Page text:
Science Friday for Friday, November 22, 2013

Using Modern Ballistics to Crack 'Cold Case JFK'

If the JFK assassination happened today, would we have the tools to crack the case? Ballistics experts Luke and Mike Haag apply 3D laser and Doppler technology to the crime scene for new insights into the "single bullet theory" and the "grassy knoll."

How to Avoid 'Food Failures' This Thanksgiving

Remember last year's overcooked, dried-out turkey? Don't let it become a tradition. In this episode of "Food Failures," Jeff Potter, author of Cooking for Geeks: Real Science, Great Hacks, and Good Food, dishes up a few tips for Turkey Day--like cooking turkey breasts separately from the legs, or microwaving potatoes to free up real estate on the stove.

When Water Flows Uphill

In the Leidenfrost Effect, a water droplet will float on a layer of its own vapor if heated to a certain temperature. This common cooking phenomenon takes center stage in a series of playful experiments by physicists at England's University of Bath, who discovered new and fun means to manipulate the movement of water.

ISON: The Comet of the Century... or Is It?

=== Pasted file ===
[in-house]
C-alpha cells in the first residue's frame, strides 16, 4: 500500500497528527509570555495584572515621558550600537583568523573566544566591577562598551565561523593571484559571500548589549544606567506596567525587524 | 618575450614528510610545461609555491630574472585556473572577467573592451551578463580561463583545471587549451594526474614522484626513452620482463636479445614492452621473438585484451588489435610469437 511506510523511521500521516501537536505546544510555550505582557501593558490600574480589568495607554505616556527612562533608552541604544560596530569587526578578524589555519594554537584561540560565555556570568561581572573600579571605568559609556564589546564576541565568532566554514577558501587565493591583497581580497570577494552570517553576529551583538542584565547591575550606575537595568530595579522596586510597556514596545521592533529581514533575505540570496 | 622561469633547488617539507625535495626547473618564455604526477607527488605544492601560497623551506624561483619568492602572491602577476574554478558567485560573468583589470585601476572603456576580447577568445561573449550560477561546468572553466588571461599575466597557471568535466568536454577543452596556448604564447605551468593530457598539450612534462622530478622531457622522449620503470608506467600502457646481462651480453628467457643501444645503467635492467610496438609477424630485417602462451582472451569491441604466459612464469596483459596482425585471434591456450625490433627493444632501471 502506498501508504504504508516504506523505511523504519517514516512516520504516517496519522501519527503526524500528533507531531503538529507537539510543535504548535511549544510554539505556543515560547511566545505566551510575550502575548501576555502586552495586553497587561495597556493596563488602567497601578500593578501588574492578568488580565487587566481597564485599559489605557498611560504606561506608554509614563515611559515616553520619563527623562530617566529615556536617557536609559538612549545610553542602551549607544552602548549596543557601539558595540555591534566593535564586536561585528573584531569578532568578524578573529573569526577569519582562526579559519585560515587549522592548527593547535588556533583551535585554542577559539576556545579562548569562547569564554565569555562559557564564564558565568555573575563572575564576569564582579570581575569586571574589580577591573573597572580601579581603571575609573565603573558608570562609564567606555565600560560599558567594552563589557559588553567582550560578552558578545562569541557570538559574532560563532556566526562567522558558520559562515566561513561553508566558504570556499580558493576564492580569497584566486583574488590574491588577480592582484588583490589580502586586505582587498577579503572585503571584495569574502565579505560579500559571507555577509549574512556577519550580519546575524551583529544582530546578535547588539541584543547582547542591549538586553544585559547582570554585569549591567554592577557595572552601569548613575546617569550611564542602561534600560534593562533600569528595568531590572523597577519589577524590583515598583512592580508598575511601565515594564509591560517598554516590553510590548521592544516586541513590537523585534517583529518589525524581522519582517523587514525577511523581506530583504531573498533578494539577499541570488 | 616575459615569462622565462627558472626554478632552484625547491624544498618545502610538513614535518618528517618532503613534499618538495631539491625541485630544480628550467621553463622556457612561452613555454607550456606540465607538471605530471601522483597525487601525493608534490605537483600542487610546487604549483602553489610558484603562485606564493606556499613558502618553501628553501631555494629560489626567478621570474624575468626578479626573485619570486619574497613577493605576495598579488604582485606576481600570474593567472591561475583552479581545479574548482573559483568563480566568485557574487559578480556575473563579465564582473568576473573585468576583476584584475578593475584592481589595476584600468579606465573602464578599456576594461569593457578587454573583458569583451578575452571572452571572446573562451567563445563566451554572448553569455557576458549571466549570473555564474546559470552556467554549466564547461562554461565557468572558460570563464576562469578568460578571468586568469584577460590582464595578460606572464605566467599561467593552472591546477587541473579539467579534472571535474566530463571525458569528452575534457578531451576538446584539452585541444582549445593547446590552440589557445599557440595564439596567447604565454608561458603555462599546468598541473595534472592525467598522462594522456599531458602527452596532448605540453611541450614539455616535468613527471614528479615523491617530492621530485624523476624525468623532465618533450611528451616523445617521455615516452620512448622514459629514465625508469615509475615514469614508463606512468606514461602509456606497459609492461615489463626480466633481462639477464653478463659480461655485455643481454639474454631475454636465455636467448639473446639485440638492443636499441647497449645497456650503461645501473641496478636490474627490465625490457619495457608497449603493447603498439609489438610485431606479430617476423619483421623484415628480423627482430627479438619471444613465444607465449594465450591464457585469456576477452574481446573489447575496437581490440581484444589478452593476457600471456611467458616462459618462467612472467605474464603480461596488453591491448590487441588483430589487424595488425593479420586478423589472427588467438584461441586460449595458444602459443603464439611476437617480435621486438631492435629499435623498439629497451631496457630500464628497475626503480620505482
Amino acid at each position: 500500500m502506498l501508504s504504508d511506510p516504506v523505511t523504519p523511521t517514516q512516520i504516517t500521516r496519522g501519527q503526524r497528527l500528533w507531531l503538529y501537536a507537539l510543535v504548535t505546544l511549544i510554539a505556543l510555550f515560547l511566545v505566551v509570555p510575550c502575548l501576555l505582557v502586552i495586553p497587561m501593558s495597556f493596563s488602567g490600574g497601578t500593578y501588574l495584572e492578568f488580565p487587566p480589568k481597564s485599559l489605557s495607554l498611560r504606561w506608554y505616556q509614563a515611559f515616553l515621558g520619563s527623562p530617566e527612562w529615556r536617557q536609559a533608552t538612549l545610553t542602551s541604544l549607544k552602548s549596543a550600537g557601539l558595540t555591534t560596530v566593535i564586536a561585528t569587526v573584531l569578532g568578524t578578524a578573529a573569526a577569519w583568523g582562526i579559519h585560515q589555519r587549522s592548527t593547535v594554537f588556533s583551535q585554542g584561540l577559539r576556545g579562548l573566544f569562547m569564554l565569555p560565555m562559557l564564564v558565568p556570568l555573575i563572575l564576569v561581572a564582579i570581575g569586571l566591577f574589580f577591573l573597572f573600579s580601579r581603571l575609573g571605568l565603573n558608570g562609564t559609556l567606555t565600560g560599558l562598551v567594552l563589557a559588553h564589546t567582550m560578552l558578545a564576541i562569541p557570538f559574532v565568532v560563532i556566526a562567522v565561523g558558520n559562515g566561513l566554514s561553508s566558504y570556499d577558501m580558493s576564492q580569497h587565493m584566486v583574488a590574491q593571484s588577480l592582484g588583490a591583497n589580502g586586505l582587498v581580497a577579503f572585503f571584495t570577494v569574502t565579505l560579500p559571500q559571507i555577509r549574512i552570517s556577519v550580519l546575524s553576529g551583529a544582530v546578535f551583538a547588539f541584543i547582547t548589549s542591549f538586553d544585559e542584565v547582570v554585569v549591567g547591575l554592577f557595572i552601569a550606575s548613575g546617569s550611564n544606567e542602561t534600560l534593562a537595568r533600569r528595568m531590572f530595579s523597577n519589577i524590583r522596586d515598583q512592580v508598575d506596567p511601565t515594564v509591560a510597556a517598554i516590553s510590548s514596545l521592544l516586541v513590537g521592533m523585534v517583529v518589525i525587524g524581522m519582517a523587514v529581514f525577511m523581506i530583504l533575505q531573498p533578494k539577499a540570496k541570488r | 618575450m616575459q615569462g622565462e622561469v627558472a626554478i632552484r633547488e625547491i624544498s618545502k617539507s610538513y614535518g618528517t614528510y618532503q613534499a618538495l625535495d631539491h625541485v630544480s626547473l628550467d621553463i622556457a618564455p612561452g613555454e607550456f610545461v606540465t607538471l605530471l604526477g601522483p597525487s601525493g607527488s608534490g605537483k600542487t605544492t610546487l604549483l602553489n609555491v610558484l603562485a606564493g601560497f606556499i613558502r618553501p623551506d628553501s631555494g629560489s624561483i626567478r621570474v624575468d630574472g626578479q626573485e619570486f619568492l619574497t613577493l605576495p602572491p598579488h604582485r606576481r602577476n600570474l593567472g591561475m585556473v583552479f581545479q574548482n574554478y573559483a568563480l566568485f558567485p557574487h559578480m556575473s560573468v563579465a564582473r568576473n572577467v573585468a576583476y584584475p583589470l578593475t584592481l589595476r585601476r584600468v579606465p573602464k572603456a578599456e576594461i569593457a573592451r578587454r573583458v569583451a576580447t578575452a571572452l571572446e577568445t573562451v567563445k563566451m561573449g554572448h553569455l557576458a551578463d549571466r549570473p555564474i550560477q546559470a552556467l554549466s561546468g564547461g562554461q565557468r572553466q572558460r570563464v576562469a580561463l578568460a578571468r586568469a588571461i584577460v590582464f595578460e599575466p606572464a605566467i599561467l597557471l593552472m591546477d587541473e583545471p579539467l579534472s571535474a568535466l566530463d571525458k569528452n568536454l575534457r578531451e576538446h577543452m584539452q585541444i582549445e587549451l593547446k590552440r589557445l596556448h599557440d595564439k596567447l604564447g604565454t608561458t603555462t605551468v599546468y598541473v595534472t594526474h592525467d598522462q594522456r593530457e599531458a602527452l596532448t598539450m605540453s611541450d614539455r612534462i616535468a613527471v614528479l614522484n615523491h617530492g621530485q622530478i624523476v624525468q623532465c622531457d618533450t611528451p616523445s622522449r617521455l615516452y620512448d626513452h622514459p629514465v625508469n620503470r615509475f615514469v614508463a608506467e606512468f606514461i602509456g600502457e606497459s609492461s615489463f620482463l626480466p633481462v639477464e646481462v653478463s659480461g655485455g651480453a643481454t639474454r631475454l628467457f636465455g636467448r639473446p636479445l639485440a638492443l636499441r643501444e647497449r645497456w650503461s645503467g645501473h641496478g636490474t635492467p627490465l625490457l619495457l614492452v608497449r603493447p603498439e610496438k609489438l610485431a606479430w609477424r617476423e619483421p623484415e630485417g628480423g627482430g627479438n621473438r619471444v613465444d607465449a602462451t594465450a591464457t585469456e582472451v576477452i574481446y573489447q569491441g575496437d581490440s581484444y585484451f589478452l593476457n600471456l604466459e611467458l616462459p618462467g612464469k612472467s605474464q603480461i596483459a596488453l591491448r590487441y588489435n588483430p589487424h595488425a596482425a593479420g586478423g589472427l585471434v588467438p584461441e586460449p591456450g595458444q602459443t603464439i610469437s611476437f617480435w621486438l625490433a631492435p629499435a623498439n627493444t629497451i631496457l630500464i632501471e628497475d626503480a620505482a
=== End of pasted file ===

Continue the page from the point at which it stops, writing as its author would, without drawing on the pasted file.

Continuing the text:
When astronomers spotted Comet ISON in 2012, some christened it the "Comet of the Century." It initially failed to live up to the hype. But this month, ISON blazed brighter and sprouted several tails. Astronomers like Andrew Fraknoi are following the comet as it scrapes past the sun, where it could be destroyed--or emerge, even more spectacular than before.

A Handful of Nuts, a Lifetime of Benefits?

In a study published in The New England Journal of Medicine, researchers reported an association between daily nut consumption and a reduction in the risk of dying from cancer, heart disease, and other major chronic diseases. Lead author Charles Fuchs discusses these findings.

Stores Are Snooping Into Your Smartphone

Retailers have used various techniques to analyze in-store buying behavior, such as surveys, video surveillance, and buyer reward programs. Some stores have been tapping into the technology in smartphones to track shoppers' actions. New York Times reporter Quentin Hardy discusses how they're doing this and what information they can gather.

Budget Cuts Leave Curiosity and Cassini in Limbo

Upcoming NASA budget cuts may force the agency to choose between two of its flagship planetary missions--the Mars Curiosity rover and the Cassini mission to Saturn. Wired reporter Adam Mann discuss how much it takes to run these missions and what discoveries we could miss out on.
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